Civic engagement and service learning opportunities provide students with unique real-world experiences they are unable to acquire in a traditional in-class setting. Students develop a commitment to the community in which they live, exposure to other populations, leadership abilities, skills to work successfully within a team, and a chance to learn from failure. The Carnegie Foundation for the Advancement of Teaching has recognized the importance of such opportunities and has added the Community Engagement Classification to the restructured Carnegie Classifications of Institutions of Higher Education. The purpose of this paper is to provide a synthesis of the literature that addresses civic engagement and service learning opportunities and to describe a university class that was designed to provide undergraduate students with a capstone service learning experience promoting wellness for older adults in the community. Data that were collected to evaluate the success of the class are also described.
Kim C. Graber, Wojtek Chodzko-Zajko, Jamie A. O’Connor, and Jenny M. Linker
Janet C. Harris
Civil society refers broadly to processes of collective decision-making and action that entail (a) active, uncoerced involvement; (b) trust of one’s fellow citizens; (c) responsibility and care for the well-being of others; and (d) social networks featuring many horizontal relationships. There is much evidence that a robust civil society is related to a better quality of life. Unfortunately, there is also evidence that civil society is declining, squeezed by both the market and the state. Because sports and exercise are often focal points for civic engagement, these activities have the potential to become important sites its revitalization. Therefore, a crucial task is the preparation of future physical activity professionals to become change agents who recognize the need for enhancing civil society and are familiar with strategies to help bring this about. Sport sociologists should take the lead in shaping this component of professional preparation.
Jennifer E. Bruening, Rachel M. Madsen, Justin M. Evanovich, and Rhema D. Fuller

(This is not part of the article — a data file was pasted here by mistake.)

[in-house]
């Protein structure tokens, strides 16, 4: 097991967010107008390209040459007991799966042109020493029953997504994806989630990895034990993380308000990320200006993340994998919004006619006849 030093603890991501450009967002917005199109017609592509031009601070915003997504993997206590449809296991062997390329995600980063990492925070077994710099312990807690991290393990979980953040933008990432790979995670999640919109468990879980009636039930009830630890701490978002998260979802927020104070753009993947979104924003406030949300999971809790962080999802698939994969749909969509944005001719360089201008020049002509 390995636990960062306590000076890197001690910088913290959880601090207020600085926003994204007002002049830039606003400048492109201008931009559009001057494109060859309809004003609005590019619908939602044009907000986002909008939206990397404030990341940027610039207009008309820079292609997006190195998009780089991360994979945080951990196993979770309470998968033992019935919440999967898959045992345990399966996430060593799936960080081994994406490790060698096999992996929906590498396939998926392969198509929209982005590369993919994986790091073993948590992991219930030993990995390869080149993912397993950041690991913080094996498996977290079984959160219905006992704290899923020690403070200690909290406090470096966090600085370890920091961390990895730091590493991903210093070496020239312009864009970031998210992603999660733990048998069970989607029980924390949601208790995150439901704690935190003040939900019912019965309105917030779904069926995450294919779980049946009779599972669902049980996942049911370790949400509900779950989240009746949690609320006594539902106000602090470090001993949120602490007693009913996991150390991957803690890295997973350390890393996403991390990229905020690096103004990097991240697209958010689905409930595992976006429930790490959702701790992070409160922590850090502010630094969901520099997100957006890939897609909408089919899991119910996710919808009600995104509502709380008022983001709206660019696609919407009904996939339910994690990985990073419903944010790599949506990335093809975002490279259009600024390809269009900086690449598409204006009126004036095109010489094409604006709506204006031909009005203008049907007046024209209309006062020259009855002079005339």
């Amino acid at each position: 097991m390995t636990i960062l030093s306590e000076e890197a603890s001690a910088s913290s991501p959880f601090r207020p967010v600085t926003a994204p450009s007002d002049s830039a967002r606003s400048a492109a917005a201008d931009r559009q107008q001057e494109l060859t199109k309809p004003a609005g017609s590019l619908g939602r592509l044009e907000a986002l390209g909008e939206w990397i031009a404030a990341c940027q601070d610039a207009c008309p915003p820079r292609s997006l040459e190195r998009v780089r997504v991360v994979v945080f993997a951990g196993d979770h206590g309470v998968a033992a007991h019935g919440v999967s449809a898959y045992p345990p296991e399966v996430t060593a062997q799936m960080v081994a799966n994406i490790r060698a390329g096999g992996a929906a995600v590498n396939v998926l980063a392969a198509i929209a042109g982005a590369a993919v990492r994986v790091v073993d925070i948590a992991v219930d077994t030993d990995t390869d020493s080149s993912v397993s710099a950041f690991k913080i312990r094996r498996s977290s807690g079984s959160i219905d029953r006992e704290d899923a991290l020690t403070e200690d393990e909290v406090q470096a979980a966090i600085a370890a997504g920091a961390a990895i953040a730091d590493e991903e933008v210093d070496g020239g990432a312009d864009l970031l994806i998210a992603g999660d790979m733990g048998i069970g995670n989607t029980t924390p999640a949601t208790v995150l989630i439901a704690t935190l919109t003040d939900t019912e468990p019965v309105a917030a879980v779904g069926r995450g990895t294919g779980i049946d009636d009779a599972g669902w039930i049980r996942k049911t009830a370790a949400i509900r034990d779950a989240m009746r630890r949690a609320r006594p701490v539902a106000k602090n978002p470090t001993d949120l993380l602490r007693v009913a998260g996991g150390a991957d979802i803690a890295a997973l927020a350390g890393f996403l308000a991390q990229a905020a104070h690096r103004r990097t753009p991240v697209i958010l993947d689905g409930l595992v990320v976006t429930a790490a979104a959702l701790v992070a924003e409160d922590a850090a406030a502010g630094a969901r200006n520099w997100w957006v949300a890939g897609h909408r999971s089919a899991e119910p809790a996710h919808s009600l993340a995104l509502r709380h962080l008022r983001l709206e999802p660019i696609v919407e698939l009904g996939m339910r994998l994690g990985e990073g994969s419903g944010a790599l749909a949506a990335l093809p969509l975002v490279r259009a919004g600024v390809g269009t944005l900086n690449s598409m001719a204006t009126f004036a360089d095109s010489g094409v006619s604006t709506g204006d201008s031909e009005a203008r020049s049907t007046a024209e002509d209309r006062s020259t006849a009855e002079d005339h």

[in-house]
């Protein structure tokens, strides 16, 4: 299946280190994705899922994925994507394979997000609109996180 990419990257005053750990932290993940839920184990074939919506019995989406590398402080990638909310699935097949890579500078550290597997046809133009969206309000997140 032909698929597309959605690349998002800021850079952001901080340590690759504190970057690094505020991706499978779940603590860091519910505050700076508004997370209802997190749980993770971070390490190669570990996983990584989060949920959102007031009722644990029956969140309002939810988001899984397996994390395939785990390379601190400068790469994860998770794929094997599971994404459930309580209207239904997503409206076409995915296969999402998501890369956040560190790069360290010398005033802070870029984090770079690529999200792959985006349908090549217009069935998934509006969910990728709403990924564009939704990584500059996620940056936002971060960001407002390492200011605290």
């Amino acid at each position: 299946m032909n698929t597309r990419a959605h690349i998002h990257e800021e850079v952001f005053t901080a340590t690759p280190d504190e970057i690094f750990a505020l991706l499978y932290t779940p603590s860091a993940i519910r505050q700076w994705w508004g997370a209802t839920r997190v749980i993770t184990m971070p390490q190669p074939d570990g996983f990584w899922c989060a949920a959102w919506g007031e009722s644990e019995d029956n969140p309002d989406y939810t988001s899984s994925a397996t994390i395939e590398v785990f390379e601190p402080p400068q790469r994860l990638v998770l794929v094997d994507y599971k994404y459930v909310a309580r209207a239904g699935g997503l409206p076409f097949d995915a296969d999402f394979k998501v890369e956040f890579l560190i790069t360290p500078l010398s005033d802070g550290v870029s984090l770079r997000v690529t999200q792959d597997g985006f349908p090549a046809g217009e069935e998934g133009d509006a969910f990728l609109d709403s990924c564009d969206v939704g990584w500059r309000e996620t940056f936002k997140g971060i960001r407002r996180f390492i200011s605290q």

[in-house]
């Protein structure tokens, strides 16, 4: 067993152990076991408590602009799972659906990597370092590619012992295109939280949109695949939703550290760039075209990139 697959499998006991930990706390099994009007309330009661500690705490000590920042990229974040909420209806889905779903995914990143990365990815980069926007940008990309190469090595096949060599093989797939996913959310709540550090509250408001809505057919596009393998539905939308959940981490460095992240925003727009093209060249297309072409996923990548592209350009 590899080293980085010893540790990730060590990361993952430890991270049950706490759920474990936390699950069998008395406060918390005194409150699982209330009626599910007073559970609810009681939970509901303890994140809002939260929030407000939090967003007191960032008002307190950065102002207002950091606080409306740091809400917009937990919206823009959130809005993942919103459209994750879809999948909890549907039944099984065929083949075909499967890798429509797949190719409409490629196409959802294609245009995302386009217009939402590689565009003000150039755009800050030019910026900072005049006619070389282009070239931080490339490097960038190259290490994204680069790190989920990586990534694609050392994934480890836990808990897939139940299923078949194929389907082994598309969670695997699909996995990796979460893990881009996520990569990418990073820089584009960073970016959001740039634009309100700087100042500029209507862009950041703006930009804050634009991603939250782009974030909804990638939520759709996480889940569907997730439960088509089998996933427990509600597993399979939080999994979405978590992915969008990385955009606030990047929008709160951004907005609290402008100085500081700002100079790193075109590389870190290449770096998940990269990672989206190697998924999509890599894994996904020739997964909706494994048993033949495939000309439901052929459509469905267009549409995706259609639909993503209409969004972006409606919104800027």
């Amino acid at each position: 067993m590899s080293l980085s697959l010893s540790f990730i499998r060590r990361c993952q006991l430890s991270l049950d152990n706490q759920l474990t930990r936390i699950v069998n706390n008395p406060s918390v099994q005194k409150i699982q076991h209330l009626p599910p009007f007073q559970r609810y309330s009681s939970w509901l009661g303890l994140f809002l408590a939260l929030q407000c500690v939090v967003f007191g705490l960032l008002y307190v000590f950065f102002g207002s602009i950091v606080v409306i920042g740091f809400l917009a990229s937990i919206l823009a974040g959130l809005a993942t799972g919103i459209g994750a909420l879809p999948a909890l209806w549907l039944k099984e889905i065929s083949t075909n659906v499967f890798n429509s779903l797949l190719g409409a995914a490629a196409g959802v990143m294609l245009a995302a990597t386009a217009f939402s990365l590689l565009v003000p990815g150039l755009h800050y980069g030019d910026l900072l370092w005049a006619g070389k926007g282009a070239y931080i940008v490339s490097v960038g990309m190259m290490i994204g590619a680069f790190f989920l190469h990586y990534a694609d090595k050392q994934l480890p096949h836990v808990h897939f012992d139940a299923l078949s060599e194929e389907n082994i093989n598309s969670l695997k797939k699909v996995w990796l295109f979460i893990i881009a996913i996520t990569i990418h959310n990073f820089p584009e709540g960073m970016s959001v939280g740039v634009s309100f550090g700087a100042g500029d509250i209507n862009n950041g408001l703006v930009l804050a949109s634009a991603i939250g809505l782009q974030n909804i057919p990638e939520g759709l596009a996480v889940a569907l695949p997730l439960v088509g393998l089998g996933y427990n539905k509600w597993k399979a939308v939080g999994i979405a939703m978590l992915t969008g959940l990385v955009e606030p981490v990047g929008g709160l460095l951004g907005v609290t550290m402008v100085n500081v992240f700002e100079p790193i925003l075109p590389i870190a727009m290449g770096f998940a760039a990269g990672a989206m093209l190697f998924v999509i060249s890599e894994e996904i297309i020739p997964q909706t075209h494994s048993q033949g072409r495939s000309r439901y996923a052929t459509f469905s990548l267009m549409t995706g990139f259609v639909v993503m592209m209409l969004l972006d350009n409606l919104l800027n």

Service learning and civic engagement have taken on both renewed and increased importance in sport management (Chalip, 2006; Frisby, 2005; Inglis, 2007). The following manuscript represents data collected from 10 offerings of a Sport Management Service Learning course. Ninety-one of the 131 students consented to the use of selected journals, online discussions, and group papers. Analysis was organized around the following a priori themes and subthemes that emerged from the literature: discovery (the increased knowledge of different cultures, reduction of negative stereotypes, and increased self knowledge), integration (the reward of helping others, feeling like you can make a difference, working with others, and connecting to the community), and application (leadership skills and the emotional power of service learning helps students connect intellectually with coursework) (Boyer, 1990; Eyler & Giles, 1999). Subthemes for discovery also emerged from the data and included: knowledge of classmates’ cultures, future plans and being viewed as an expert. A discussion of the findings and recommendations for future research on and application of service learning as a sport management pedagogy follows the results.
* 11 2017 6 4 303 310 10.1123/kr.2017-0026 Community Engagement Through Sport: University Partnerships to Promote Youth Development Michael A. Hemphill * Tom Martinek * 11 2017 6 4 311 316 10.1123/kr.2017-0027 Developing Leadership Skills and a Commitment to Civic Engagement During an Undergraduate
Kyoung-yim Kim and Heejoon Chung
of civic engagements, and the messages conveyed. Two sets of data were collected to analyze the dominant and parallel environmental discourses of the Winter Olympics. The first draws upon the environmental discourses and policies of the Green Games that both the Korean government and POCOG put forth
Barry Braun, Nancy I. Williams, Carol Ewing Garber, and Matthew Hickey
original. Many universities, including Colorado State University, are actively reexamining and updating their focus on general education classes and an all-university curriculum with an eye toward affirming and accentuating principles of inclusion, civic engagement, leadership, team building, respectful
Michelle Pannor Silver
“other adrenaline” in civic engagement. He dedicated much of his life to the civil rights movement and to advocating for broader inclusion of women in sports. He lamented the fact that he could never replace the nervous, excited energy he had experienced as an athlete, but knew that civic engagement was
Melissa Pangelinan, Marc Norcross, Megan MacDonald, Mary Rudisill, Danielle Wadsworth, and James McDonald
.A. , & Linker , J.M. ( 2017 ). Developing leadership skills and a commitment to civic engagement during an undergraduate community-based service learning class . Kinesiology Review, 6 ( 4 ), 317 – 322 . doi:10.1123/kr.2017-0028 10.1123/kr.2017-0028 National Society for Experiential Education . ( 1998
Scott Pierce, Jedediah Blanton, and Daniel Gould
York, NY : Rand McNally . Stacey , R.D. ( 1996 ). Complexity and creativity in organizations . San Francisco, CA : Berrett-Koehler . Stanton , T.K. ( 2008 ). New times demand new scholarship opportunities and challenges for civic engagement at research universities . Education, Citizenship
Margaret McGladrey, Angela Carman, Christy Nuetzman, and Nicole Peritore
framework for prevention . 2015 . https://www.cdc.gov/violenceprevention/overview/social-ecologicalmodel.html. Accessed August 10, 2018. 6. Wray L , Epstein P . Harnessing the power of community collaborations . Public Manage . 2012 ; 94 ( 2 ): 253 – 255 . 7. Kopell MR . Civic engagement